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Focal facial dermal dysplasia type III
Focal facial dermal dysplasia type III (FFDD3) is a rare focal facial dermal dysplasia (FFDD; see this term), characterized primarily by congenital bitemporal scar-like depressions and a typical, but variable facial dysmorphism, which may include distichiasis (upper lids) or lacking eyelashes, slanted eyebrows and a flattened and/or bulbous nasal tip and other features such as a low frontal hairline, sparse hair, redundant skin, epicanthal folds, low-set dysplastic ears, blepharitis and conjunctivitis.
ORPHA:1807Classification level: Subtype of disorder
FFDD3 is reported in over 20 patients from more than 15 families, but only 4 consanguineous families have had TWIST2 mutations.
FFDD3 is characterized by congenital bitemporal hypoplastic scar-like lesions resembling forceps marks with typical facial dysmorphic features. In addition, they may have periorbital puffiness (leonine facies), sparse lateral and upward lifting eyebrows, distichiasis (upper lashes), a lack of lower lashes and a prominent upper lip (with an inverted ''V'' contour). Nose abnormalities are very frequent and comprise a flattened and/or bulbous nasal tip with septum extended below the alae nasi. Additional frequent features describe a low frontal hairline, sparse hair, epicanthal folds, blepharitis, conjunctivitis, low-set dysplastic ears, and redundant skin. Other eye abnormalities less often reported include short and/or slanting palpebral fissures, as well as impaired vision, nystagmus, exotropia, hypertelorism and absent meibomian glands. Skin dimples lateral to lips, vertical chin clefts, horizontal chin furrows and linear grooves on forehead occur occasionally. Other features such as a pectum deformities and cardiac and genitorurinary abnormalities are rare. Patients generally have normal growth and development. Heterozygous family members may present with minor manifestations, such as partial absence of lower eyelashes and distichiasis of upper lashes. Developmental delay, severe intellectual disability, behavioral problems, and learning difficulties may be observed.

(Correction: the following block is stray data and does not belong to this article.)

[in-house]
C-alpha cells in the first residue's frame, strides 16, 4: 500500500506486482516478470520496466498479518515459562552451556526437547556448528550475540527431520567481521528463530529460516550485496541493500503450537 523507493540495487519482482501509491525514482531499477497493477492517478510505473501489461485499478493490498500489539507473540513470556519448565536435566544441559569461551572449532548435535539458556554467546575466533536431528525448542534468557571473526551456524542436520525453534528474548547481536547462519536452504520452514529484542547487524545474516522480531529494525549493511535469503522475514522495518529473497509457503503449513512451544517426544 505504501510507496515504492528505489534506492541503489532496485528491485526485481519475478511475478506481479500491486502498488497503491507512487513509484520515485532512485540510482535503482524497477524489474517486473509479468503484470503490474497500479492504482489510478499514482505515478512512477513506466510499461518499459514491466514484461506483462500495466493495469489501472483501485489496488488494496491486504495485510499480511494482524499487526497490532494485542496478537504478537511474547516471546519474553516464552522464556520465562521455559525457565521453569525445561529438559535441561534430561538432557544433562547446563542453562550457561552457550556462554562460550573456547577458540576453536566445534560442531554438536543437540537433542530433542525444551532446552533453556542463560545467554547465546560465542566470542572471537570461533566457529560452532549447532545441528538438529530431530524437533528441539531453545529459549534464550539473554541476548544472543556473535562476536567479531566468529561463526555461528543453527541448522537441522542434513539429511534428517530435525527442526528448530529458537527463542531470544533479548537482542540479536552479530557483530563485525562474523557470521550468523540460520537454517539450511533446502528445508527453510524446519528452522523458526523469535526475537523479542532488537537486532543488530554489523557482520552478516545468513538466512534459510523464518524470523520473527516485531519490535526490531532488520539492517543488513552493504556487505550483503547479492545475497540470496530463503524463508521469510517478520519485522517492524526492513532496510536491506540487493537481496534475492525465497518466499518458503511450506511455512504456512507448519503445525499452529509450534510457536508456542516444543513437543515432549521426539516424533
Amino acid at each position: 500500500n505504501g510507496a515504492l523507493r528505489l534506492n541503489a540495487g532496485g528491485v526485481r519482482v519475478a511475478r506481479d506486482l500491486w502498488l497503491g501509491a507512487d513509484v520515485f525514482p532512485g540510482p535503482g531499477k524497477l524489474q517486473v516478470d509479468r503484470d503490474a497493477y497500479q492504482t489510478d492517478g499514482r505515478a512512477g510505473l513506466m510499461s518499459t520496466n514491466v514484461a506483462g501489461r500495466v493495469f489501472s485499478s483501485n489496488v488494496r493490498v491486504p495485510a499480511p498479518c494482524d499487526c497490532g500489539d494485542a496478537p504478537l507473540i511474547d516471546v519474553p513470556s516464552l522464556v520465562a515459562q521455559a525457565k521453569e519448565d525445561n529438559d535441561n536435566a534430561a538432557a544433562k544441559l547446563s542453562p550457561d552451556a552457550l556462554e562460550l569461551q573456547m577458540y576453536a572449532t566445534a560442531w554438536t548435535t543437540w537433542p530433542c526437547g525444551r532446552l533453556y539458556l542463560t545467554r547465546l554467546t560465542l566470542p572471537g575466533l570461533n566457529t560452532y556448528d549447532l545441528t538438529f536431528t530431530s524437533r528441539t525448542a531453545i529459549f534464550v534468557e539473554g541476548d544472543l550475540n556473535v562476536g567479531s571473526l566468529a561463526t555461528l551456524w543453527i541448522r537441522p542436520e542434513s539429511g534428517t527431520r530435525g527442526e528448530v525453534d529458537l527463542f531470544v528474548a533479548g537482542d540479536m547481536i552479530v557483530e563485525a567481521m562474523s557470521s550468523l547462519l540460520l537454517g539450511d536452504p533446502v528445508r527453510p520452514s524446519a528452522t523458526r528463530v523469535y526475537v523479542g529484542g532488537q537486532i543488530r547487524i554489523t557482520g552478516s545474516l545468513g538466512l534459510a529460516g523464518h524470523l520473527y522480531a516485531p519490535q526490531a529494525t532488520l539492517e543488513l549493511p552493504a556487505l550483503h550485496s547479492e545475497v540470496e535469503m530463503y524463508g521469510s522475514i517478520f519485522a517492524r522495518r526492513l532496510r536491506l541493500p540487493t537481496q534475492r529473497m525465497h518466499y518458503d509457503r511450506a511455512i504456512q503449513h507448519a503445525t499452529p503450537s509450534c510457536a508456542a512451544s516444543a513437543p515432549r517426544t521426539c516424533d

FFDD3 is caused by homozygous mutations in the TWIST2 gene, which encodes a bHLH transcription factor involved in dermal facial development in mammals. To date two nonsense mutations, c.324C>T (p. Q65X) and c.486C>T (p.Q119X), and two small deletions that caused frameshift mutations, c.168delC (p.S57AfsX45) and c.91delC (p.R31GfsX71), have been reported. However, the majority of unrelated FFDD3 patients evaluated have had normal TWIST2 sequences, indicating the molecular genetic heterogeneity of the disorder. Studies are under way to interrogate whole exome or genome sequencing in these patients and their parents to determine the causative defects.
FFDD3 is diagnosed in patients bearing autosomal recessive bitemporal scar-like lesions and typical FFDD3 facial features, and is confirmed by genetic testing of TWIST2. However, many patients with typical FFDD3 features have normal TWIST2 sequences (~80%). Thus, diagnosis is clinically based for most patients on the characteristic bitemporal lesions and facial dysmorphism regardless of inheritance. Also, the facial phenotype may be milder in patients without TWIST2 mutations.
Differential diagnosis includes FFDD1 and FFDD2 (see these terms).
Many cases are sporadic. Inheritance is autosomal recessive for patients with TWIST2 mutations. Heterozygous parents will have a 1 in 4 risk of an affected child with each pregnancy. For other patients, the inheritance is unclear.
Management and treatment
Pursed lips and eye abnormalities may be surgically corrected, but there is limited experience with plastic surgery.
In patients with normal intelligence, normal life span is expected. Patients with developmental delay may have other organ system involvement which may affect health and longevity.
A summary on this disease is available in Español (2014) Nederlands (2014)